A few hours after removing the Mitron App from Play Store for violating its spam and minimum functionality policy, Google has cracked down on India's top-trending 'Remove China Apps' mobile app. Google cited a violation of its 'Deceptive Behaviour Policy' as a reason for its removal.
The app, developed by a Jaipur-based start-up OneTouchAppLabs, the Remove China app has been downloaded more than 5 million times since May. Originally created as an educational tool, the app used its ability to identify the country of origin of apps on Play Store to help users detect and delete apps developed by Chinese firms.
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Statement from Google VP
“Earlier this week, we removed a video app for a number of technical policy violations. We have an established process of working with developers to help them fix issues and resubmit their apps. We’ve given this developer some guidance and once they’ve addressed the issue the app can go back up on Play,” Sameer Samat, Vice President, Android and Google Play, said in a prepared statement.
“This is a longstanding rule designed to ensure a healthy, competitive environment where developers can succeed based upon design and innovation. When apps are allowed to specifically target other apps, it can lead to behavior that we believe is not in the best interest of our community of developers and consumers. We’ve enforced this policy against other apps in many countries consistently in the past – just as we did here,” Samat said.
A report published on TechCrunch says the app was removed under Play Store's deceptive behaviour policy which states that developers cannot make changes to a user's device settings or features outside of the app without the user's knowledge and consent. It can also not encourage or incentivise users into removing or disabling third-party apps on their devices.
The app gained popularity after several influencers in India mooted a boycott of all things Chinese amidst growing anti-China sentiment over fresh Sino-Indian tensions on a lingering border dispute. Taking to Twitter, the creator of this app shared a message to all those who downloaded it and offered a tip on how to find the country where any app on Play Store is developed.
Chinese smartphones rule the roost
Given that India's booming smartphone market, the second largest in the world in terms of usage and production, is replete with Chinese brands is being pointed out as a reality check by economists and some members of the political parties opposing such social media hype.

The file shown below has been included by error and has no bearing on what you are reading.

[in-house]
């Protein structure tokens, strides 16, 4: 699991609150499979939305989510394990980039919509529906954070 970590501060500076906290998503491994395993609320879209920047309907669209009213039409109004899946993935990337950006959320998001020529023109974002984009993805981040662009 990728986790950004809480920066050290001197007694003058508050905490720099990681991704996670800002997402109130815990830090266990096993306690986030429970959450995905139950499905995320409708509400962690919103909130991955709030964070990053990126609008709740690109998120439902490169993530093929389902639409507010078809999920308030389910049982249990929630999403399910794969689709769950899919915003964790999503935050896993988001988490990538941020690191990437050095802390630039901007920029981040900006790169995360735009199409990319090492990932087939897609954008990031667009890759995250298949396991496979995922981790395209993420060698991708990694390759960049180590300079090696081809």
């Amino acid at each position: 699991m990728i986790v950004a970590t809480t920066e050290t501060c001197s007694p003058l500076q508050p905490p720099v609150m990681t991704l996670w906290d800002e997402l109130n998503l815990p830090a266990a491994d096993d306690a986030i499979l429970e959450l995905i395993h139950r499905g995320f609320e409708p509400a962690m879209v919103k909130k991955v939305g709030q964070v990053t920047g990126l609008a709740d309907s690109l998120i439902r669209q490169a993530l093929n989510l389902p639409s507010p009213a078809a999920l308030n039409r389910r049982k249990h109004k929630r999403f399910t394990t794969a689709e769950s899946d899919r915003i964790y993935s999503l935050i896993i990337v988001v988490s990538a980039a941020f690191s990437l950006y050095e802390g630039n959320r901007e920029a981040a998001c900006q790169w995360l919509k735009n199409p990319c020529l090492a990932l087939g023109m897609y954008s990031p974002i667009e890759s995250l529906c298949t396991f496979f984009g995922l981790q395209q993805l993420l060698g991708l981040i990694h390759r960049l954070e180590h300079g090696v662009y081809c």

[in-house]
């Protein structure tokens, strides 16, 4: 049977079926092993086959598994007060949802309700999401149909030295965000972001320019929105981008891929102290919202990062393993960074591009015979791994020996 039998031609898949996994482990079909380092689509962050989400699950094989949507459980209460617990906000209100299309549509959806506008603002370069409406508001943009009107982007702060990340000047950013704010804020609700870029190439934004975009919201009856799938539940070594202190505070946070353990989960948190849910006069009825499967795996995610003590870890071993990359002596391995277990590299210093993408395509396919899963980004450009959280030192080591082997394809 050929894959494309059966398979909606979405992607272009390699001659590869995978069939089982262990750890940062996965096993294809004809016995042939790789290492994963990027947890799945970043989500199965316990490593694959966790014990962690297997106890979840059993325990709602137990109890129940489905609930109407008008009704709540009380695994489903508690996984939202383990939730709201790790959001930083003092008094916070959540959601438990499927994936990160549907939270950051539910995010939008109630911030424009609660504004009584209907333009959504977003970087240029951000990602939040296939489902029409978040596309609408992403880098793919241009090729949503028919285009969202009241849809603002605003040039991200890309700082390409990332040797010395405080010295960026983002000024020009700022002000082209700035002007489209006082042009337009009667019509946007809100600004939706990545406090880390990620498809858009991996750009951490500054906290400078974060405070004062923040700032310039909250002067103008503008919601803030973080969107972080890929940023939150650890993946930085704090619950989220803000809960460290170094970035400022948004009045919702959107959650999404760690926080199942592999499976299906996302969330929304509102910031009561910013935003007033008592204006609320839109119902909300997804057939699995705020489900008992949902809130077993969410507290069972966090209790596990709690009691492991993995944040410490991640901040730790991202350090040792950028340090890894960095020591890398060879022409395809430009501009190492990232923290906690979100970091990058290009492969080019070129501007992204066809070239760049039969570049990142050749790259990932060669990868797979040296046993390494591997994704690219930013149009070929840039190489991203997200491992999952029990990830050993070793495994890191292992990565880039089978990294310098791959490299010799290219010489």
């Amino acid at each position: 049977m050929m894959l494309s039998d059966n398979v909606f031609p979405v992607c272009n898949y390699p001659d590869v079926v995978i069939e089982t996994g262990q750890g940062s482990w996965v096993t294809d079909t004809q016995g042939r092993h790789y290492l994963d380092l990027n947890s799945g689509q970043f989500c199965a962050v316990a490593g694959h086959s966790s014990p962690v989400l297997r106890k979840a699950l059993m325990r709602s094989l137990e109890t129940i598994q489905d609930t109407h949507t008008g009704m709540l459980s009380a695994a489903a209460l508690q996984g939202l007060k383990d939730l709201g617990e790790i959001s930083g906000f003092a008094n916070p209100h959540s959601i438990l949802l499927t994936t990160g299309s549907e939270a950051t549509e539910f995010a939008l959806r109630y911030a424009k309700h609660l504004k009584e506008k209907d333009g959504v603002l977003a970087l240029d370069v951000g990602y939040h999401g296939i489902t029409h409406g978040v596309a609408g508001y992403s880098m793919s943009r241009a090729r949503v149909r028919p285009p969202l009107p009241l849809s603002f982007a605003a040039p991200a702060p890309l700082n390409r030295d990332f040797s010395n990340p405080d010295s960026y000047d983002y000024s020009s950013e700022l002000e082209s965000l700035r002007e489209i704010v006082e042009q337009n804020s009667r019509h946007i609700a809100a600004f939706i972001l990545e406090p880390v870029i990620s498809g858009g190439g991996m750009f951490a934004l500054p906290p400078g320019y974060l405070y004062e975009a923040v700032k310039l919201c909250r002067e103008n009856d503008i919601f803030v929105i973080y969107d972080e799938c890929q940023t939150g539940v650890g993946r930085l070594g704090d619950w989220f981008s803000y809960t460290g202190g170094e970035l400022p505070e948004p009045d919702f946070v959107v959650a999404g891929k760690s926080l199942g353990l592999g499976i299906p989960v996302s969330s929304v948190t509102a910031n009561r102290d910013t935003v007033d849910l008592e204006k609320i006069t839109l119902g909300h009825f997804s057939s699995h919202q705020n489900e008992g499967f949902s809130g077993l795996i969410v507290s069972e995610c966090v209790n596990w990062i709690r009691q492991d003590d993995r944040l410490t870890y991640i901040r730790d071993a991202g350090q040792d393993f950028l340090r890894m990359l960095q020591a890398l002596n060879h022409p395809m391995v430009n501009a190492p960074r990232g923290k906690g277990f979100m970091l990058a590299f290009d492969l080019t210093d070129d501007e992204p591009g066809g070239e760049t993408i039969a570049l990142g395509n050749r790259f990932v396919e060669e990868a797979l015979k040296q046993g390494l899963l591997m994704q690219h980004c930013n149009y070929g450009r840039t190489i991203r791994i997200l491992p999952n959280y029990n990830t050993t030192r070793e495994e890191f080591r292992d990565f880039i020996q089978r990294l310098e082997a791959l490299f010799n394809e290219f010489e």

The issue is not limited to apps or the Play Store. In recent times, the ByteDance-owned TikTok faced public ire in India for removing a video created by an acclaimed influencer. The Chinese firm continues to grapple with the content moderation efforts that led to the latest outcry from a section of the social media. The video has since been reinstated with TikTok claiming its removal in the first place was part of a rigorous review process.
Chinese investments in India's smartphone industry itself is worth millions of dollars with OnePlus, Oppo and Xiaomi being major contributors to this growing trend. In April, India had amended its foreign direct investment policy by enforcing tougher scrutiny of such proposals from Chinese companies.
What caused the latest trend?
The latest boycott Chinese products was initiated by engineer-turned-educator Sonam Wangchuk who released a couple of videos that said deciding not to use products from a country is not akin to spreading hatred. The social innovator, who inspired a breakout character in a Bollywood blockbuster '3 Idiots', has seen his videos garnering millions of views on social media platforms.
The Chinese media too has responded in kind to the social media response in India suggesting that by allowing "irrational anti-China sentiment" to continue, the government risks ruining bilateral relations. Prime Minister Narendra Modi and Chinese President Xi Jinping have continuously engaged with each other over the past six years on matters related to defence, border disputes and economic cooperation.